[2] R. Bashir, R. Gomez, A. Sarikaya, M. Ladisch, J. Sturgis, and J. P. Robinson, “Adsorption of Avidin on Micro-Fabricated Surfaces for Protein Biochip Applications”, Biotechnology and Bioengineering, Volume 73, Issue 4, 2001, pp. 324-328.

[3] R. Gomez, R. Bashir, T. Geng, A. Bhunia, M. Ladisch, H. Apple, S. Wereley, “Micro-Fluidic Bochip for Impedance Spectroscopy of Biological Species”, Biomedical Micro-Devices, vol. 3, no. 3, September 14th, 2001, p. 201-209.

[4] Rafael Gomez, Rashid Bashir, Arun K. Bhunia, Michael R. Ladisch, “Microfabricated device for impedance-based detection of bacterial metabolism”, Spring MRS 2002. San Francisco, CA.

[5] Rafael Gómez, Rashid Bashir, Arun K. Bhunia, "Microscale Electronic Detection of Bacterial Metabolism", Sensors & Actuators B-Chemical. v 86 n 2-3 Sep 20 2002. p 198-208

Funded by USDA through the Food Safety Engineering Center at Purdue.

project web page at the center site.

2. Dielectrophoretic Characterization and Separation of Microorganisms in Micro-fabricated Device with Inter-digitated Electrodes
Haibo Li, D. Akin, Rashid Bashir, School of Electrical and Computer Engineering

Key Words: electrophoresis; dielectrophoresis; cell separation; micro-interdigitated electrodes; Listeria; BioMEMS.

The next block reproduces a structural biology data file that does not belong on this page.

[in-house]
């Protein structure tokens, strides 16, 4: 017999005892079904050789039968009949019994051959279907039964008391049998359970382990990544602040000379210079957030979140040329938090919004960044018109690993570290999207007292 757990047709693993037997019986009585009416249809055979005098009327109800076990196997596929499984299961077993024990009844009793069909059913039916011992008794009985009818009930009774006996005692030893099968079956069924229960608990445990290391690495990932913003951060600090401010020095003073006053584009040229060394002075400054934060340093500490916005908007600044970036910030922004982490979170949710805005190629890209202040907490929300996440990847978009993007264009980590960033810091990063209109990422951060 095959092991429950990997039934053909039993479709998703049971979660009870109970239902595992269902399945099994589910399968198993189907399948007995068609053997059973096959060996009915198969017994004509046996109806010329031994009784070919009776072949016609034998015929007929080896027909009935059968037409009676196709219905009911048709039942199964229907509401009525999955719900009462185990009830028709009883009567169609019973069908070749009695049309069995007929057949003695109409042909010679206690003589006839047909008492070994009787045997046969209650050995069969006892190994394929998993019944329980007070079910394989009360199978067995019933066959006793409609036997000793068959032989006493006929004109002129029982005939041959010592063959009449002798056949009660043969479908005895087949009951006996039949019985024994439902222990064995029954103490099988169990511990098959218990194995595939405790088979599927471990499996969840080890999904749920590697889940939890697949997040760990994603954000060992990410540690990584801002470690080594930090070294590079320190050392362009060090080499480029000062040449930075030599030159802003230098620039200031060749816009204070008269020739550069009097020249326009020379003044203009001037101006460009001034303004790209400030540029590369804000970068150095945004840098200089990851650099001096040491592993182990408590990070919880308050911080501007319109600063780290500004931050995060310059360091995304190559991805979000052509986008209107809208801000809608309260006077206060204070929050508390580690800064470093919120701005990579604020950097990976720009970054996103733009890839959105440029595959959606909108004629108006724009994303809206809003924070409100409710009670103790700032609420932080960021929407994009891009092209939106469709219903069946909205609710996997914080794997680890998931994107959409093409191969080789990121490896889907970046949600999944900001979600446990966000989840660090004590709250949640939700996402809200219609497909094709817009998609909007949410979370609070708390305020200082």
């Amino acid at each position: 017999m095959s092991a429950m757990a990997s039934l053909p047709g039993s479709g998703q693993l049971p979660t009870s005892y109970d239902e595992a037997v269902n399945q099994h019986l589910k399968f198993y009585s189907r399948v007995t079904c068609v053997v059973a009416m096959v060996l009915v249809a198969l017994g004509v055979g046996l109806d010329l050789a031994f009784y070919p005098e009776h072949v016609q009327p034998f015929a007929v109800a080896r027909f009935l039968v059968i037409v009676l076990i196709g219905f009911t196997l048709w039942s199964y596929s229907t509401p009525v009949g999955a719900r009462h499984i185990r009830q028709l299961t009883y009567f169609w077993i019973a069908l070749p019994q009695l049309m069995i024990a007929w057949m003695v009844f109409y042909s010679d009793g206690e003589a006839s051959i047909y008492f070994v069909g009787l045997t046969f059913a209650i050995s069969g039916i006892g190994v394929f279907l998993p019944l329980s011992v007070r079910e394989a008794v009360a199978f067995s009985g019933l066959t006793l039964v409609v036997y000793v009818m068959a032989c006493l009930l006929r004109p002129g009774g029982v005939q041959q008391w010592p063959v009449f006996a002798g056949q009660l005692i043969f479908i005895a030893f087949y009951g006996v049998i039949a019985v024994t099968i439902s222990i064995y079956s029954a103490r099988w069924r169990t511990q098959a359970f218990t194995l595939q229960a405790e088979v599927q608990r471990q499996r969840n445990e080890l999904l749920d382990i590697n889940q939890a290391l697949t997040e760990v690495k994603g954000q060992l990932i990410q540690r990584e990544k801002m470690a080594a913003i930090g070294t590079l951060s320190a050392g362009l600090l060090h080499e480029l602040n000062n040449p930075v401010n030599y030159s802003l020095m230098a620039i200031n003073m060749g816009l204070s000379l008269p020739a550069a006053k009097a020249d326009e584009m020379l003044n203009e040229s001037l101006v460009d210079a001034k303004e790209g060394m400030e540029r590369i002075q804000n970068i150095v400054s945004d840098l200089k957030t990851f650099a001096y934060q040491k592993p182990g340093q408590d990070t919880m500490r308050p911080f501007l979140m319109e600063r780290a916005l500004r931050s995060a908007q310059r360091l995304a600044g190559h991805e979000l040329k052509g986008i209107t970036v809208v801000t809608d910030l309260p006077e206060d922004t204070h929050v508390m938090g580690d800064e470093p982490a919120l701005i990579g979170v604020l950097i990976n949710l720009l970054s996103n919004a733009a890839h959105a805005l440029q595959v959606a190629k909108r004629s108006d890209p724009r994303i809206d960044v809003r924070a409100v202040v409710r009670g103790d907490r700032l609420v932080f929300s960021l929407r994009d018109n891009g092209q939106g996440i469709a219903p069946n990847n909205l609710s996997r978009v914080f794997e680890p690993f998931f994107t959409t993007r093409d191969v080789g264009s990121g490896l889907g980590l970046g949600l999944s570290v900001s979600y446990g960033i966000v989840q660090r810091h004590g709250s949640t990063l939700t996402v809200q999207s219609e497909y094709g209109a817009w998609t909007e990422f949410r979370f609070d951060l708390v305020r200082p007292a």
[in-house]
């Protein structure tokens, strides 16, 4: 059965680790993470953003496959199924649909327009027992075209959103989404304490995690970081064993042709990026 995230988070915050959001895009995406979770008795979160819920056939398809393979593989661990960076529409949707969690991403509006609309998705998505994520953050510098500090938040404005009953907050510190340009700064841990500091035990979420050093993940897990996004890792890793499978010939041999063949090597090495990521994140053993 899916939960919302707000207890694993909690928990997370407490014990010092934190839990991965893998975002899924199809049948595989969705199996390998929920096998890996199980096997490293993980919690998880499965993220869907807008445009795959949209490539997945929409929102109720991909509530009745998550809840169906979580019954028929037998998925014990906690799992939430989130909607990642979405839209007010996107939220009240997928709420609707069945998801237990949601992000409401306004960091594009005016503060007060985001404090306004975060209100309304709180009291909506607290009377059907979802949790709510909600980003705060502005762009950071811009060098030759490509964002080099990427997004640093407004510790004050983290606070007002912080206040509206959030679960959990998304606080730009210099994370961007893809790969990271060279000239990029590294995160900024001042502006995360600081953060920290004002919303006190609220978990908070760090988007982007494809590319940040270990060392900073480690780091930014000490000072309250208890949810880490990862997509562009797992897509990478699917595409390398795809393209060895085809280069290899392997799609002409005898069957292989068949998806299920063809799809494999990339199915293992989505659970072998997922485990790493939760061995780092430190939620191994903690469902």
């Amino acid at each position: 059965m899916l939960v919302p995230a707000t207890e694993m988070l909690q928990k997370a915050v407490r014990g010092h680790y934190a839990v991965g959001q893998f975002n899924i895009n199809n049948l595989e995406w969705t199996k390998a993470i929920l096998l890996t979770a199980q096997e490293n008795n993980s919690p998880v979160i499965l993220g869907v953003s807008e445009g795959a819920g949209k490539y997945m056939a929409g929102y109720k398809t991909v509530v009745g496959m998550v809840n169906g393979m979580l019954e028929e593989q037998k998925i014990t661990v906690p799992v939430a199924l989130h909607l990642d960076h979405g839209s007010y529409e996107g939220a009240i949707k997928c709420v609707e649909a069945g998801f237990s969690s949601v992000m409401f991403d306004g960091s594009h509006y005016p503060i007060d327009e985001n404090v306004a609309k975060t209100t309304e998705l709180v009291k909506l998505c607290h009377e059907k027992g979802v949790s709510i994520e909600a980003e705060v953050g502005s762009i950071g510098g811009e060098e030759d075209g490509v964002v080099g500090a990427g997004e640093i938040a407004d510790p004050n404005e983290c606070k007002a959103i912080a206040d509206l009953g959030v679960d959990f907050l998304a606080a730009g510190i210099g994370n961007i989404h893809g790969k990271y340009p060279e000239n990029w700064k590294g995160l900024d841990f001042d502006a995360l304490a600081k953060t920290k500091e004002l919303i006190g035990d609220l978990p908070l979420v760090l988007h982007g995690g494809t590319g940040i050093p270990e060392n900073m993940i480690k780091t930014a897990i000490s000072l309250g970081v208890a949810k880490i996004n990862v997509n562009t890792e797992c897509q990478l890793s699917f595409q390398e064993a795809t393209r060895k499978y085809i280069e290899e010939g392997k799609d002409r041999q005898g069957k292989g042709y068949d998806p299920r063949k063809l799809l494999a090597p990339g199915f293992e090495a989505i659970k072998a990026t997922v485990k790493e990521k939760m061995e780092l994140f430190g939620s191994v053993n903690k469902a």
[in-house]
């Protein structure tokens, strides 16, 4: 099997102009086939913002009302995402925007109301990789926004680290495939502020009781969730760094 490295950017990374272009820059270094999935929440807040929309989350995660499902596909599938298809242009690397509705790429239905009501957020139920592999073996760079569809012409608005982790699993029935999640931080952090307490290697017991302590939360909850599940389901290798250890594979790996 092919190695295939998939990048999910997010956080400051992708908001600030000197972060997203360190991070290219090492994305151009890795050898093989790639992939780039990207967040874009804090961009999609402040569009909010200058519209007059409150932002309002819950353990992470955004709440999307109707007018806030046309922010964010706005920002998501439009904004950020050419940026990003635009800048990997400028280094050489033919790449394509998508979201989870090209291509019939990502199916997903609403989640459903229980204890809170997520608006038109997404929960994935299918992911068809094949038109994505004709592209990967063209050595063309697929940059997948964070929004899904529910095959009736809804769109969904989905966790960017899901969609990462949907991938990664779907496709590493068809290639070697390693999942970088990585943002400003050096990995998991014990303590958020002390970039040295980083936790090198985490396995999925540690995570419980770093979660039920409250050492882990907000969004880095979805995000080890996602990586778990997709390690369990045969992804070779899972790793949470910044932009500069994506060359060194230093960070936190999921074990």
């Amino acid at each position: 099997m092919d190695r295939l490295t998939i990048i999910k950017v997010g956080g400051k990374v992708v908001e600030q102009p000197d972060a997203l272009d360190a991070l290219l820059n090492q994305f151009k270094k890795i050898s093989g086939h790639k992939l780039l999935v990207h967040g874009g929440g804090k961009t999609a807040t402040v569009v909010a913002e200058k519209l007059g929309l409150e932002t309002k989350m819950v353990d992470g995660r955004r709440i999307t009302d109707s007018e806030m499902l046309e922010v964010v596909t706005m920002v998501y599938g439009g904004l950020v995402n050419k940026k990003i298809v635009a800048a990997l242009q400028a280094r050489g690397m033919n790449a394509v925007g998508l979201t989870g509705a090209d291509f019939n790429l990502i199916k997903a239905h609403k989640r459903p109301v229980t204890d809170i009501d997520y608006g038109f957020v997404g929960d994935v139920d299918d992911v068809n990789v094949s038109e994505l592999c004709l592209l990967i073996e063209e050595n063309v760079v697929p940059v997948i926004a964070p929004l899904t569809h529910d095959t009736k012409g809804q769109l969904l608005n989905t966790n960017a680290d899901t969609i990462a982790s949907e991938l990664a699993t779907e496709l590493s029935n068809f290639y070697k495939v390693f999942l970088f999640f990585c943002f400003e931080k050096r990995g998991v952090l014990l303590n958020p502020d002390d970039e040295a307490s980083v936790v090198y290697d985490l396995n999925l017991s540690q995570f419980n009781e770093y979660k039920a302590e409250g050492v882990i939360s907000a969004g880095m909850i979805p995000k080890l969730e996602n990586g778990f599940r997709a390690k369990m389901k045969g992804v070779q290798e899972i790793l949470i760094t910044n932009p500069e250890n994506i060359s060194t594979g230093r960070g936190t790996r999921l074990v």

This work focuses on the electrophoretic and dielectrophoretic separation of live and heat-killed Listeria innocua cells on a microfabricated device with interdigitated electrodes. ANSYS and Mathematica are being used to perform the simulation of the electrical field and the dielectrophoretic force between the electrodes numerically and analytically respectively. Live and dead bacteria cells are stained with fluorescent dye (Live/DeadÒ BacLightTM Bacterial Viability Kit from Molecular Probes Corp.) and their electrophoretic and dielectrophoretic behaviors are observed under fluorescence microscope. Both DC and AC signals are applied to the intedigitated electrodes in the experiments. The frequency dependence of the applied AC voltage on the dielectrophoresis of the cells is studied with particular interest. Preliminarily results show the feasibility of using these methods to separate live and dead cells, as well as different microorganisms according to the different frequency dependences of their dielectric properties.

Optical picture of interdigitated electrodes. Live and dead cells are separated at Vpp=1V, Frequency=50KHz, in DI water, most live cells (green) collect at the edges of the electrodes (positive DEP), while most dead cells (red) collect at the centers (negative DEP)

Funded by USDA

[1] H. Li, R. Bashir, “Dielectrophoretic Separation Of Live And Heat-Treated Cells Of Listeria On Microfabricated Devices With Interdigitated Electrodes”, Spring MRS 2002. San Francisco, CA.

[2] Haibo Li, Rashid Bashir, “Dielectrophoretic separation and manipulation of live and heat-treated cells of Listeria on microfabricated devices with interdigitated electrodes”, Sensors & Actuators B-Chemical. v 86 n 2-3 Sep 20 2002. p 215-221